In Saturday’s post on who benefits from subsidies I wrote that Anti-Dismal’s post who gets what from agricultural subsidies said it was landowners.
Paul Walker pointed out in a comment I’d got that wrong and the study he referred to said 75% of the subsidy went to the farmers and 25% to land owners.
In New Zealand most farmers own their own land and I think even more would have before the mid 1980s when farming was subsidised so the difference is academic. However, no mention is made of those who work for, service and supply farmers and process what they grow and as I said in Saturday’s post the removal of subsidies hit them hardest which suggests they got the greatest benefit from them.
There are two forms of agricultural subsidies – those on production and farm welfare which isn’t related to production.
When New Zealand farmers were subsidised it was for production which not surprisingly led them to produce more than markets wanted which depressed prices so farmers needed higher subsidies . . .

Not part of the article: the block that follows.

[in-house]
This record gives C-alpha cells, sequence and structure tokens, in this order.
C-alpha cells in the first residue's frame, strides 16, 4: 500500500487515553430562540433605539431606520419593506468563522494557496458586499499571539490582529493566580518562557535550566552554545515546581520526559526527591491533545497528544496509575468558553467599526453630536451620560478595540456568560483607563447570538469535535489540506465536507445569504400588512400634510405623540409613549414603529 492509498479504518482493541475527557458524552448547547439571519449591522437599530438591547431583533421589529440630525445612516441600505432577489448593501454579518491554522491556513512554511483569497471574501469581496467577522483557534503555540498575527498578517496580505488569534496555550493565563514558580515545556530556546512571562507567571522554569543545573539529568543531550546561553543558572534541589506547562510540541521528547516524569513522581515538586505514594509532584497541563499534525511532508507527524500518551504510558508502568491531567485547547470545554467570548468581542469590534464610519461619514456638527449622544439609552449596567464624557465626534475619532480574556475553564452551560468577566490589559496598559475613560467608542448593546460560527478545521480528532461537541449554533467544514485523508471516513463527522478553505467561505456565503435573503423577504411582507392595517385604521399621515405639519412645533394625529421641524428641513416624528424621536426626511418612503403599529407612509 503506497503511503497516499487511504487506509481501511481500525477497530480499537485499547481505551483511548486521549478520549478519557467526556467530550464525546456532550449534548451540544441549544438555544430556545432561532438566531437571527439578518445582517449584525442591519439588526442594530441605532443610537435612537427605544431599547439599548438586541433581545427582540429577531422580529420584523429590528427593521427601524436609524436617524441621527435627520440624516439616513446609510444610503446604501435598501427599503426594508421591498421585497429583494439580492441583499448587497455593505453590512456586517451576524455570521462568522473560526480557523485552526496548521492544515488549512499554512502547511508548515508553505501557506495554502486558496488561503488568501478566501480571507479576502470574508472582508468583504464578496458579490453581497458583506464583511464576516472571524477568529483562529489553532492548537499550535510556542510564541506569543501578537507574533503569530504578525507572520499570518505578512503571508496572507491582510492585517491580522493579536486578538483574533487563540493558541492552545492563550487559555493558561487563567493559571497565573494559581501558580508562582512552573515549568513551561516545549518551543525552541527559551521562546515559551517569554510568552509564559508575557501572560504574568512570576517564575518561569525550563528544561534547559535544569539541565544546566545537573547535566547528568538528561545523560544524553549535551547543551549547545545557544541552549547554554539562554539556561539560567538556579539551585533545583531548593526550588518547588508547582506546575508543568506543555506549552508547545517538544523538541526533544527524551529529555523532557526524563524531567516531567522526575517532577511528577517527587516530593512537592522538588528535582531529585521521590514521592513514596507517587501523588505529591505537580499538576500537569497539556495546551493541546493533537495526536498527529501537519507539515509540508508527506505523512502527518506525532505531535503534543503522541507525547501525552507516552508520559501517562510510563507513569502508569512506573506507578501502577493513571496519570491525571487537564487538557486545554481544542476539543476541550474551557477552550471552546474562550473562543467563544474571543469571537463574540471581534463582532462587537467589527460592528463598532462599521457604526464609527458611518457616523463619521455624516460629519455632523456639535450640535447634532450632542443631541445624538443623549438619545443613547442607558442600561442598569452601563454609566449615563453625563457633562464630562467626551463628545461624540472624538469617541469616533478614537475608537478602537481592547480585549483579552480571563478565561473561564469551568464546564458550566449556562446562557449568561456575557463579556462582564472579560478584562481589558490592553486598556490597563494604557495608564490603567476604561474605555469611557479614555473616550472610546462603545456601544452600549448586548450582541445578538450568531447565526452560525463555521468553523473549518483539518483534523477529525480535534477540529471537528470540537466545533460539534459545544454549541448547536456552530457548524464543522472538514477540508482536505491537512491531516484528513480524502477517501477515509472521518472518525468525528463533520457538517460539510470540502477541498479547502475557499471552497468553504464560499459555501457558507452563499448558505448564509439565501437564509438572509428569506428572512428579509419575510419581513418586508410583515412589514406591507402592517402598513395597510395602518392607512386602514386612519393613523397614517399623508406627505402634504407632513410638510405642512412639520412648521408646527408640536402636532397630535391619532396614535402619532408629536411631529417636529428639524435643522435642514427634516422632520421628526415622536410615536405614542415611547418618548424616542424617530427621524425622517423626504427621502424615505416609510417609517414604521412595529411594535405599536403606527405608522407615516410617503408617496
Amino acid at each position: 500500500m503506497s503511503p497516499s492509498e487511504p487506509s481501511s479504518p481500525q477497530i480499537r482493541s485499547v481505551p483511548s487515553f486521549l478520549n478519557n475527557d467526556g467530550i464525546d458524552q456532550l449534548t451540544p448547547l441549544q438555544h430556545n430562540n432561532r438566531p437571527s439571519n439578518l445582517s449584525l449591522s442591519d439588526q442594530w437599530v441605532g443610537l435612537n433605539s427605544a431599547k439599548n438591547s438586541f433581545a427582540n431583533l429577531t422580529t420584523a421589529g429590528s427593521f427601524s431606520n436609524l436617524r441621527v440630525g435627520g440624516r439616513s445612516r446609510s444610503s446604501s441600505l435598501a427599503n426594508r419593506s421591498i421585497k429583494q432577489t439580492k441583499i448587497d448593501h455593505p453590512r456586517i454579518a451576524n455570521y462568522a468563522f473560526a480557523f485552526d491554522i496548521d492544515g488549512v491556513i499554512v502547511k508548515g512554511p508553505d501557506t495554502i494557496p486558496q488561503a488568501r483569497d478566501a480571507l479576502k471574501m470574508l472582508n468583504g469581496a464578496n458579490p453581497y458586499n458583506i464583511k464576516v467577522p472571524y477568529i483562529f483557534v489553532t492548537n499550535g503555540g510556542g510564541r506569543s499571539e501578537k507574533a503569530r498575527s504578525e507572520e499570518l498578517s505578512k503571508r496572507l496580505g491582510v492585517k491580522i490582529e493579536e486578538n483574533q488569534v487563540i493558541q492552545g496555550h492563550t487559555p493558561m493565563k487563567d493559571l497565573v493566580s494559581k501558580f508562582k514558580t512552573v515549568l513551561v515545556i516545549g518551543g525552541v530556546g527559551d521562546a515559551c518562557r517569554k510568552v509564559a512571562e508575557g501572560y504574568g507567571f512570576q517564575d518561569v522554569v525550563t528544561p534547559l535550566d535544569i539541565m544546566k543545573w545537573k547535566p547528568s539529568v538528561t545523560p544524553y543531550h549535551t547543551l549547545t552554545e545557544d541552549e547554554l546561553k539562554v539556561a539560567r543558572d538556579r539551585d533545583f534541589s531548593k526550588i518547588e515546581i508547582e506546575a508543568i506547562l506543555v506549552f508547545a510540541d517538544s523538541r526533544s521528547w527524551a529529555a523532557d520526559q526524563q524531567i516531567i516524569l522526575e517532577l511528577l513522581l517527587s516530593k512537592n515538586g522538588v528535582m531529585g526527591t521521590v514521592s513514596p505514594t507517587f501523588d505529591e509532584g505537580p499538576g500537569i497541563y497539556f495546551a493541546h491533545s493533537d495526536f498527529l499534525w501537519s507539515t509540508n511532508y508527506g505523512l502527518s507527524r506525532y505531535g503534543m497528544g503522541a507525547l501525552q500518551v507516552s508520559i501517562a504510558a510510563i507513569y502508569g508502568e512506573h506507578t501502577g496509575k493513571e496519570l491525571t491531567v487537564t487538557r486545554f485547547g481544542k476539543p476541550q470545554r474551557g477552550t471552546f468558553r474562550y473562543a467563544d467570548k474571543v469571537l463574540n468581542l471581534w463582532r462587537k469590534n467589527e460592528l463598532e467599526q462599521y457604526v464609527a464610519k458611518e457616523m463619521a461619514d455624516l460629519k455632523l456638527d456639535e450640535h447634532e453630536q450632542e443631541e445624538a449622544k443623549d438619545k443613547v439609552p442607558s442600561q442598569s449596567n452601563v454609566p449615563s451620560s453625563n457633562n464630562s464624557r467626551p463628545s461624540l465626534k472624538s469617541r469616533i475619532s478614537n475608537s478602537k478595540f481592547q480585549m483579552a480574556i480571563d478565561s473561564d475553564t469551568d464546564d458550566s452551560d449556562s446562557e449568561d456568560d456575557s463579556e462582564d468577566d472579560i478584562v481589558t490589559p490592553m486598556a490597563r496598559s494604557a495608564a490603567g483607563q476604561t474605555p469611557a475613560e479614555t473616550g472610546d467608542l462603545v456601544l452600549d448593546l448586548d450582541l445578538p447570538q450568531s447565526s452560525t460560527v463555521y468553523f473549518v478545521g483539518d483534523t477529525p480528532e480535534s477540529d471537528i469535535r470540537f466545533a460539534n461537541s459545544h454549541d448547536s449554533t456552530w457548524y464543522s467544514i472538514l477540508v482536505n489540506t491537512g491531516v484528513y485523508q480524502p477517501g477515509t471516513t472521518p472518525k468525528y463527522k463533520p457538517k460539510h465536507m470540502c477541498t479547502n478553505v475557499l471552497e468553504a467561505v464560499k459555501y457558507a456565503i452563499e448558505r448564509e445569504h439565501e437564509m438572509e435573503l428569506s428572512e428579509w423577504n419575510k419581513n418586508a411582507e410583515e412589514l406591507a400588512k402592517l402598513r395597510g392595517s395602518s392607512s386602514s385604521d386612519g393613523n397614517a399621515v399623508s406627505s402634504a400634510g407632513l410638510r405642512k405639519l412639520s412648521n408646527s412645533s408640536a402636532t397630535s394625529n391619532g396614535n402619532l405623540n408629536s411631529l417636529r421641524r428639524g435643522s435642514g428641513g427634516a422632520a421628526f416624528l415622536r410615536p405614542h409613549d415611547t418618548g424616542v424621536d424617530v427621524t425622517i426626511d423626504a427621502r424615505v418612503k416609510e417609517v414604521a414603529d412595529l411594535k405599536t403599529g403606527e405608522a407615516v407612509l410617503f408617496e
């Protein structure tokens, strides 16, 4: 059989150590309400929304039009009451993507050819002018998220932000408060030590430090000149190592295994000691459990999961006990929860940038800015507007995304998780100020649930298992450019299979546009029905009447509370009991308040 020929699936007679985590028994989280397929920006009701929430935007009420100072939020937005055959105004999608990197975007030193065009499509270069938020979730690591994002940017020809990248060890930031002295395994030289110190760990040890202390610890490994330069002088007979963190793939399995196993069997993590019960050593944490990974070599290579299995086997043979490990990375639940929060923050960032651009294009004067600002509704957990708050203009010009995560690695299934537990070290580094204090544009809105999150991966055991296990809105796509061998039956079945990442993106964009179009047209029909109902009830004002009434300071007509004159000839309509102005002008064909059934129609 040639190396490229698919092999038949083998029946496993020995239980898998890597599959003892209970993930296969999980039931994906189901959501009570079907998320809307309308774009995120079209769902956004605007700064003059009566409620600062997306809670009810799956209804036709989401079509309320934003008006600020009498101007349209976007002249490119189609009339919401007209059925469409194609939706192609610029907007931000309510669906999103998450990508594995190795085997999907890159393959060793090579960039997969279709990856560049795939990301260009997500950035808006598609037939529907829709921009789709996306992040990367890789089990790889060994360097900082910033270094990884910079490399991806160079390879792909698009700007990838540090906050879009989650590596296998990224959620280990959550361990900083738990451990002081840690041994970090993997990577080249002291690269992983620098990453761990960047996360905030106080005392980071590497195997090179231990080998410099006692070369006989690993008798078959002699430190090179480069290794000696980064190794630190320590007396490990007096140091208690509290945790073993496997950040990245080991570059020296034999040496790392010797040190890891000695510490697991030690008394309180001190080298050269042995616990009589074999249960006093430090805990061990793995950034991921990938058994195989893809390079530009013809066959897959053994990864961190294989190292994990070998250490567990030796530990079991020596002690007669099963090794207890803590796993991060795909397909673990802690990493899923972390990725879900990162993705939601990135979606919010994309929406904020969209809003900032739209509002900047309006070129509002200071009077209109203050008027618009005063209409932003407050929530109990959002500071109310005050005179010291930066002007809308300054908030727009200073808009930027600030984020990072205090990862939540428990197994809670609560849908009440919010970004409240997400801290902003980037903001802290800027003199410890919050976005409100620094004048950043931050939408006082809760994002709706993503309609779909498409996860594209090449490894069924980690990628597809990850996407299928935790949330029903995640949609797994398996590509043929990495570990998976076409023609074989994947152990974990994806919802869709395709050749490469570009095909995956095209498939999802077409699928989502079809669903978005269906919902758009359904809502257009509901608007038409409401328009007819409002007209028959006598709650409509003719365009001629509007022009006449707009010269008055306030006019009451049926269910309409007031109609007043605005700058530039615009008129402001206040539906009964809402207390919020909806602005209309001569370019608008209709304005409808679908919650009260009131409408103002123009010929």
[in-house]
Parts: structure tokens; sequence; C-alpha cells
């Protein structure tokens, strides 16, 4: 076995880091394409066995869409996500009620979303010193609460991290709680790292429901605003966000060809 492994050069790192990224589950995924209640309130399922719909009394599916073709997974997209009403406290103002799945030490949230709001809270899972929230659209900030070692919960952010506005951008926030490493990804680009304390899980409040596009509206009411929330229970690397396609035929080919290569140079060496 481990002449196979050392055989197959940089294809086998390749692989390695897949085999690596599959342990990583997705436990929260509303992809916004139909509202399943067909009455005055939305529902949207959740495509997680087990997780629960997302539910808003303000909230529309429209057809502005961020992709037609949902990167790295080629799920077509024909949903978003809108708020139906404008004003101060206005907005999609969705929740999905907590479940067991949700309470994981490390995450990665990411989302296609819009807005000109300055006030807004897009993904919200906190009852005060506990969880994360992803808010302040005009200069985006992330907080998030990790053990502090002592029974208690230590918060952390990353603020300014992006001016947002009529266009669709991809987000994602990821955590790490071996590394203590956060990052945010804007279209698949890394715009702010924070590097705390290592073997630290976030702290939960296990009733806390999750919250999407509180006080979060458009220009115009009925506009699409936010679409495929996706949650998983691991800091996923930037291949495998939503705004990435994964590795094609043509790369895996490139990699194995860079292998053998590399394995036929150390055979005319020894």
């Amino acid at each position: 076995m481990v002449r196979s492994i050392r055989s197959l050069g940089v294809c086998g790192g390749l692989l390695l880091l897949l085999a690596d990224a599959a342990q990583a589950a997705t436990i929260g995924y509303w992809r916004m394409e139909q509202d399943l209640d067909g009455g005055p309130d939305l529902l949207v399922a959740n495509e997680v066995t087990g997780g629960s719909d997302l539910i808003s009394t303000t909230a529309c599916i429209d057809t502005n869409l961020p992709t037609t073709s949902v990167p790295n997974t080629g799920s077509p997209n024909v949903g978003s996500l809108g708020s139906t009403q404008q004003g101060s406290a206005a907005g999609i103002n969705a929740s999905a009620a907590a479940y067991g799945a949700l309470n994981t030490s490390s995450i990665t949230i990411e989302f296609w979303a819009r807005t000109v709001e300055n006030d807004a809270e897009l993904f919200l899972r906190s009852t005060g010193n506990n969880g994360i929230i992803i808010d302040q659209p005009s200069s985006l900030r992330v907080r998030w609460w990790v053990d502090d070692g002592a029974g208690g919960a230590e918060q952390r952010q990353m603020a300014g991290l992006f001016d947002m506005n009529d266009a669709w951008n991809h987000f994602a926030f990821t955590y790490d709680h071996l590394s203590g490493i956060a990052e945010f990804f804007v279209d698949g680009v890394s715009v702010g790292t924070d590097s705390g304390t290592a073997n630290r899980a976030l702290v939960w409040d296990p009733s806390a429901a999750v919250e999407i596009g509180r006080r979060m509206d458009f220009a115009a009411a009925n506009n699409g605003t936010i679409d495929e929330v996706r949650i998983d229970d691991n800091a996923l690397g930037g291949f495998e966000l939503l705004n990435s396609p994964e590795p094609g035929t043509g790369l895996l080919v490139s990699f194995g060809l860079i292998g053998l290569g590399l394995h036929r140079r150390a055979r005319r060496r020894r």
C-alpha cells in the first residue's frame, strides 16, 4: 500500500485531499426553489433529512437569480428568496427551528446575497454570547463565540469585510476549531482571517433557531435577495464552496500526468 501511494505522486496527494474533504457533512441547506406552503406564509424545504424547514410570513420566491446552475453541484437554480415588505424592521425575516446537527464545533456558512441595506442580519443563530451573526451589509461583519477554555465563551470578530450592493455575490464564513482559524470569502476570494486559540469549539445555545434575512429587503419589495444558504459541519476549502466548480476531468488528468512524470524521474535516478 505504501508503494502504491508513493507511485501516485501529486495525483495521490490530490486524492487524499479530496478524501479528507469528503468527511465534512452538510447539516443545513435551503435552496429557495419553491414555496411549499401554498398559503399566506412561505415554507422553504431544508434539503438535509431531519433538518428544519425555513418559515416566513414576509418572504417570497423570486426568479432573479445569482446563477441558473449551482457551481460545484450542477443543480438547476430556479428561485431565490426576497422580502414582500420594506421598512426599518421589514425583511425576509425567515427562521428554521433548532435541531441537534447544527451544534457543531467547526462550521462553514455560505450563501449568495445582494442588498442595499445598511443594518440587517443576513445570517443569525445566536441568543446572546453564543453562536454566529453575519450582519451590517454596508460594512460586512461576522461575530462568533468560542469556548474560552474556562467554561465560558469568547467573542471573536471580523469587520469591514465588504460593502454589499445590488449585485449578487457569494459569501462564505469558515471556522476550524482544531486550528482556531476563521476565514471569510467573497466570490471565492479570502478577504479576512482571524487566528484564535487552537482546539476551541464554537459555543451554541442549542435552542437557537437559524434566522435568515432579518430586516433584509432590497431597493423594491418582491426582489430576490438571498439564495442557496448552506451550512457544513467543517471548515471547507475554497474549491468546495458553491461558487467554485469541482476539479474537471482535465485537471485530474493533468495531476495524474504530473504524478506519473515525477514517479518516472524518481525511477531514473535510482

Increased production not only resulted in produce domestic and overseas markets didn’t want, it also inflated land values and distorted the employment market, increasing demand and inflating wages because it required more staff on farms and along the production chain.
When subsidies were removed farm incomes, production and land values all fell. The financial and social impact of that through decreased spending and job losses moved from the farms through rural communities to provincial towns and eventually into cities.
It was pretty grim for everyone and I don’t know any farmers who remember that who want a return to subsidies.
Producers in some other countries haven’t learned that yet. Some still get subsidies based on production and others receive welfare payments which are made to keep farmers on the land and unrelated to what and how much they produce.
Welfare isn’t as bad as subsidies on production because at least it doesn’t flood the market, but it still means farmers’ income depends not on their skill, hard work and dependable variables such as the weather and markets; but on the very undependable variable of politcal whim.
But whether it’s a subsidy on production or welfare, it’s very expensive for taxpayers and consumers.
Subsidies might be good for bureaucrats who administer them but any other benefits escape me.